Tuesday, August 17, 2010

Da Enzo (and the Musings of a North Sider) (closed)

For somebody who aims to eat out as often as I do, you’d think I grew up surrounded by restaurants and visiting them from the day I could walk! As it happens, this couldn’t be any further from the truth. For one, I only began trying new places to eat in for a hobby some five years ago. It’s a good enough time-span in which to build up an appreciation for cooking and the restaurant industry but not a lifetime’s experience. The other is that I live, and always have done, in Beaumont; a small area at the heart of a culinary desert (not dessert, down foodies!) that seemingly covers a lot of what the locals like to call ‘dee Naarth soyid’.

Think for a moment about all of the best restaurant hotspots in Dublin.



The city centre is a given, and I’m sure a few of you thought of Dundrum, Blackrock, Ranelagh, Dun Laoighre, Rathmines, Dalkey and so on. Coastal regions like Clontarf, Malahide and Howth excepted, how many areas could you think of that weren’t on the South side? I can say with years of certainty that you won’t find anything better than a chain of takeaways in Beaumont, whilst there isn’t much excitement to speak of in the surrounding Coolock, Artane or Ballymun. Further afield you have Killester, Raheny, Donaghmede and Finglas, all of which are simply no match for what some of the city’s more vibrant dining areas. Strictly speaking on foodie terms of course! There is a healthy collection of cafés and one or two evening restaurants in close proximity to each other as you near Drumcondra, but at that stage you’re getting to within walking distance of the city centre, not to mention being a few doors down from one Bertie Ahern’s residence. Just to give you a better idea of where the area I'm referring to starts and stops, here's a picture parading my wicked Google Earth skills:

The reality is that I’d be surprised if many of you named any of the latter areas listed, if one on the North side outright! Neither do I blame you; all of the above locales suffer from a comparative dearth of any exciting, modern restaurants. The occasional long standing but run of the mill Italian bistro will punctuate a street every few miles, but nowhere will you find something to compare with the dynamism of Dublin’s current food scene darlings, yet alone a collection of them. The gaping void that’s left is filled mostly with chippers, Chinese takeaways and McDonald’s, give or take an Eddie Rockets in a couple of shopping malls. If you need any proof short of personally driving around and searching for a reputable place to eat, look no further than Menupages for some rough statistics. It doesn’t represent Dublin’s eating scene in its entirety, but a quick add and subtract job reveals that there are approximated one-hundred and thirty reviewed restaurants in and around the areas I’m talking about, as opposed to the one thousand or thereabouts you’ll find in the direction of Dublin City Centre and the South side.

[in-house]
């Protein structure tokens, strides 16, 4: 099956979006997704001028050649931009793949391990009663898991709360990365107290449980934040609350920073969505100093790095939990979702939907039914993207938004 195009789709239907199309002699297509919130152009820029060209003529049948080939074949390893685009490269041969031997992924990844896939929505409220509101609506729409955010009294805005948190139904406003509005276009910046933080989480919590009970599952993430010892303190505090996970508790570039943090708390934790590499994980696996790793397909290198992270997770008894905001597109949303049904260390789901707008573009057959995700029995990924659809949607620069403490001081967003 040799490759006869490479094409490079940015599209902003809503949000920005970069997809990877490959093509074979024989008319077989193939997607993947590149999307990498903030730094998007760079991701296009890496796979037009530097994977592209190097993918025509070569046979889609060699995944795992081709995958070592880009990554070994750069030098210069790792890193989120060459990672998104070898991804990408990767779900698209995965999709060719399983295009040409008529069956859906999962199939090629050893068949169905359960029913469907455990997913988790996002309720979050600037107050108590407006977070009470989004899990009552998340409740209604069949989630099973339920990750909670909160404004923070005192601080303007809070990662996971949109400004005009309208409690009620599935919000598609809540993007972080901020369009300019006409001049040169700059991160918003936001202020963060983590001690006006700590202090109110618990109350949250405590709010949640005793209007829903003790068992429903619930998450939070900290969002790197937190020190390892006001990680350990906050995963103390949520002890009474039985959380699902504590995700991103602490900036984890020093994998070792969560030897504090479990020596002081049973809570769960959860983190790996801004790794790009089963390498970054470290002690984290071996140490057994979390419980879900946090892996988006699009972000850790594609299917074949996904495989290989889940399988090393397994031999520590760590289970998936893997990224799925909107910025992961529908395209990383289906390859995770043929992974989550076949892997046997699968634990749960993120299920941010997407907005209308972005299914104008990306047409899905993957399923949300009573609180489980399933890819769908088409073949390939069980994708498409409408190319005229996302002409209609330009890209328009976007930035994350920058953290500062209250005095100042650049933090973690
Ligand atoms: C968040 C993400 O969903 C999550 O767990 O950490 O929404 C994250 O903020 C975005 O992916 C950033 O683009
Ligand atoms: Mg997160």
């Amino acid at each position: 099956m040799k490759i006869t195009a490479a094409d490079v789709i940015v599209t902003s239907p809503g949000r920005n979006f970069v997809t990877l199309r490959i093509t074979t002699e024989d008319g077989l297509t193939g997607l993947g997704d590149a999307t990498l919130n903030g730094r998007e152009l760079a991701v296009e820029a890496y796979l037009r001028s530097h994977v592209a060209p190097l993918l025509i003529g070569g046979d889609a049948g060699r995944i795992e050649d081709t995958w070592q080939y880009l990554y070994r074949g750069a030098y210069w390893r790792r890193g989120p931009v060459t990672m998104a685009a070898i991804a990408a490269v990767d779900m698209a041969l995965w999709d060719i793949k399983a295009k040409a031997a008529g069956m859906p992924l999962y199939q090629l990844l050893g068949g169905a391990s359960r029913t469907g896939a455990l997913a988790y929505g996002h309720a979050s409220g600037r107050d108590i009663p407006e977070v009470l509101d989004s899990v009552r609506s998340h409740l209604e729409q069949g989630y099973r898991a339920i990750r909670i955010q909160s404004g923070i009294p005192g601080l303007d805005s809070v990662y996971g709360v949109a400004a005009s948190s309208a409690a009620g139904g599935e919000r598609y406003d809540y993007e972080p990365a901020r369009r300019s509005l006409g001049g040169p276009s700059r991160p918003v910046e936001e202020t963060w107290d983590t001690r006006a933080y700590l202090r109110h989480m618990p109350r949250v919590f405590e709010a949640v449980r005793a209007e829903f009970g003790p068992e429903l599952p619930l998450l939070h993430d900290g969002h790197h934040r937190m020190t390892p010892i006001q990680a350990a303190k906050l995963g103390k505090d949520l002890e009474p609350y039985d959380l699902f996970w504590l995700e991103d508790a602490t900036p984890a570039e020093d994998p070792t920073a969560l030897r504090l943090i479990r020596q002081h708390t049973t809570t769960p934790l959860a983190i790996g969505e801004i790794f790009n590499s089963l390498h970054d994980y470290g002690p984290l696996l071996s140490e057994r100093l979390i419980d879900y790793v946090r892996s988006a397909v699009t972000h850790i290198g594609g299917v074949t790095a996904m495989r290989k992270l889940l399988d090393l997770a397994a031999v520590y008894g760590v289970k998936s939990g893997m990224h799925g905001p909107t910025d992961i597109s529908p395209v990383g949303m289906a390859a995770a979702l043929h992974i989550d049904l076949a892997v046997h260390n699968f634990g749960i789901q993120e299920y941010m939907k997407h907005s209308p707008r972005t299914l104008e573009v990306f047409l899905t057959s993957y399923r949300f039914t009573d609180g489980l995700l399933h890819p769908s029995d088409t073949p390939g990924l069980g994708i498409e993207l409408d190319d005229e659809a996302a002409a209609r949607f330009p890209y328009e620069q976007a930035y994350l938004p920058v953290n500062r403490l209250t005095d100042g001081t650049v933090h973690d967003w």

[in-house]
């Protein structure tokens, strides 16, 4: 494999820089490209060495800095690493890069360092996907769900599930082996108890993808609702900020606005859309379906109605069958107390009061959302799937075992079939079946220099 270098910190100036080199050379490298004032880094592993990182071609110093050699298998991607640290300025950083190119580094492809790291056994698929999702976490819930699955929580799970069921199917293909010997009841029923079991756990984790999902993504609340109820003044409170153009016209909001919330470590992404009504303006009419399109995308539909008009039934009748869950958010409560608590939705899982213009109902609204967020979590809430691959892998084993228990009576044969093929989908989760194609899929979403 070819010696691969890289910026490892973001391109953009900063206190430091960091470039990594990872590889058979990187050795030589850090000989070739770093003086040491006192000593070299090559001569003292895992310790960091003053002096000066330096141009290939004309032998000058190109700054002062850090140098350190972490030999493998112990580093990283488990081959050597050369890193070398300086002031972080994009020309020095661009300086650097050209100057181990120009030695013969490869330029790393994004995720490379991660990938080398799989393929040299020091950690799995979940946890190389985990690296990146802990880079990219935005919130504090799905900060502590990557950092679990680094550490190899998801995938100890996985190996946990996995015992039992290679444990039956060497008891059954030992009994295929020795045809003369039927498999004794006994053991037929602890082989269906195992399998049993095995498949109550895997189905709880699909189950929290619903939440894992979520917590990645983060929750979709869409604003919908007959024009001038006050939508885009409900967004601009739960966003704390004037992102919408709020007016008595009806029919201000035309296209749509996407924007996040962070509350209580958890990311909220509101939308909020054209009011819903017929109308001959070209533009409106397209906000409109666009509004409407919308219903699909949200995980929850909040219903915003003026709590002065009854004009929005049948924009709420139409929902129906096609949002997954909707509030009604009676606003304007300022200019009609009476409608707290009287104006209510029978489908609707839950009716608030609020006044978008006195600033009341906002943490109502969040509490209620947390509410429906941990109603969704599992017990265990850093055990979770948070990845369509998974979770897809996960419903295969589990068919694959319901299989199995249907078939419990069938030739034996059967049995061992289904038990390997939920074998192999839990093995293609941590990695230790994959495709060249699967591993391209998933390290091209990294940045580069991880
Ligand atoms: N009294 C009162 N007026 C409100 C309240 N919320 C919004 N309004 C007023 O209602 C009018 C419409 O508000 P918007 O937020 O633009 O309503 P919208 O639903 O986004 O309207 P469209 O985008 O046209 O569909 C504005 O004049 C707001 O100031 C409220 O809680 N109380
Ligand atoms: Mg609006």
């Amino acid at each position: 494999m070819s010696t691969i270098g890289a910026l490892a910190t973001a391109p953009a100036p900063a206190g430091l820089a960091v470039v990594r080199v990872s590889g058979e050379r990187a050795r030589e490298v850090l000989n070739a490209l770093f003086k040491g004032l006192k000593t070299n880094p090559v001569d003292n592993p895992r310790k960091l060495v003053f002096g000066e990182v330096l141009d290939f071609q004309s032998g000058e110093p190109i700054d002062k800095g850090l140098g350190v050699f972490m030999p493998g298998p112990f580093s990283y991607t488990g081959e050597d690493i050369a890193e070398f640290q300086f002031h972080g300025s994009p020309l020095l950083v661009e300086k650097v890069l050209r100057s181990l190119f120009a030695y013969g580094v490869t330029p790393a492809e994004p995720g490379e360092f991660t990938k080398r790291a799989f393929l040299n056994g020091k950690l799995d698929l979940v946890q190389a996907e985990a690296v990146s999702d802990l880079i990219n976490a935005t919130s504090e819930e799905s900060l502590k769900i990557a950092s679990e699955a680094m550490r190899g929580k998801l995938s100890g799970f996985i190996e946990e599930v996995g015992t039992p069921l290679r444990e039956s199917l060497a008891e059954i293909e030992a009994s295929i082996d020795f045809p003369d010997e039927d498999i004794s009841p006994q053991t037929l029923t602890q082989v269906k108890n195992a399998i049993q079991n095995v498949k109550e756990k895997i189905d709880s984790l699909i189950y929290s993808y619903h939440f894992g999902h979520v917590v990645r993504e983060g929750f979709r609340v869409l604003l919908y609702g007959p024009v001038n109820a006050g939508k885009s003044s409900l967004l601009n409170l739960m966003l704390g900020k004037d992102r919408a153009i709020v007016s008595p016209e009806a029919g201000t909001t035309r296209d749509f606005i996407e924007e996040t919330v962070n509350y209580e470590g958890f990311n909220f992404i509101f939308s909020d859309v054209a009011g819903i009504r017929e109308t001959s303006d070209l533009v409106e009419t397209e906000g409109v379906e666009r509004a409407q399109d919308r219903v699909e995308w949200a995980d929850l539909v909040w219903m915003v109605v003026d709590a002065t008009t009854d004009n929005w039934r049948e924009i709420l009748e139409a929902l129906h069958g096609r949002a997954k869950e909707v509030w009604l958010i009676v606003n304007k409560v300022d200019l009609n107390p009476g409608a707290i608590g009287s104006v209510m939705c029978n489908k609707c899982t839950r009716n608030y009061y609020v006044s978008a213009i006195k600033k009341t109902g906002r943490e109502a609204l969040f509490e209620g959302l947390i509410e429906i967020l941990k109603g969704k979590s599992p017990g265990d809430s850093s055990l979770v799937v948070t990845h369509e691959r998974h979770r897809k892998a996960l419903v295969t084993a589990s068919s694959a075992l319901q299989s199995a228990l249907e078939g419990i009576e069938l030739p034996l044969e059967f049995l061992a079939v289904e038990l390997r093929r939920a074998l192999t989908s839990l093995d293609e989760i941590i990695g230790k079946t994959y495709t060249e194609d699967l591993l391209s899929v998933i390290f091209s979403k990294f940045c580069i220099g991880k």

In a nutshell, there’s a lack of good restaurants or general foodie destinations in and around where I live and, for the most part, it’s always been that way. That’s not to say there aren’t any places to eat outright; our Indian takeaway certainly isn’t the worst by comparison, but we have little to go by in the way of sit down eateries that you’d actually walk away from looking forward to the next visit, if indeed you find one to visit at all! So, you can understand why we greet any and all new arrivals with not only excitement, but a hefty dollop of cautiousness. Da Enzo – a curiously placed Italian restaurant sitting on top of a paint shop and crèche – is one such example, and although it did everything possible to look like the kind of restaurant you should avoid, it was only a matter of time before I cracked and gave it the benefit of the doubt. Never judge a book by its cover, right? Or a restaurant by its menu... Actually, scratch that and I’ll get back to you with a batter food analogy!

Rhetoric aside, the good news about Da Enzo was that it gave Rebecca and me plenty to discuss afterwards. The bad barely needs explaining; terrible food, a completely dead atmosphere and prices that flatter to deceive. Highlights included the dying plants on each window ledge, pictures of sushi on the fish menu page and, best of all, an electric pepper mill that not only grinds on command but also shines a spotlight onto your food! Speaking of which, you don’t need any more than summaries and a few pictures to tell where it all went wrong: 

Soggy, tasteless bruscehtta on a ciabba- sorry, cuisine de France roll; chewy chunks of plain chicken masquerading as a starter; ravioli cooked into a sloppy oblivion and oozing enough truffle oil to literally make you feel ill; the list continues ad nauseum, but there’s very little reason to spend any more than a few lines on discussing how Da Enzo gets it so badly wrong. No, my main concern is more to do with the potential influence it has on the locals of an area that offers little else in the way of proper dining alternatives.

Now I know what you’re thinking:

“but Rob, Dublin’s a small city and it takes only five minutes to walk from one side to the other! Surely one or two mediocre restaurants aren’t going to end up being the sum total of a north-side Dubliner’s eating universe?”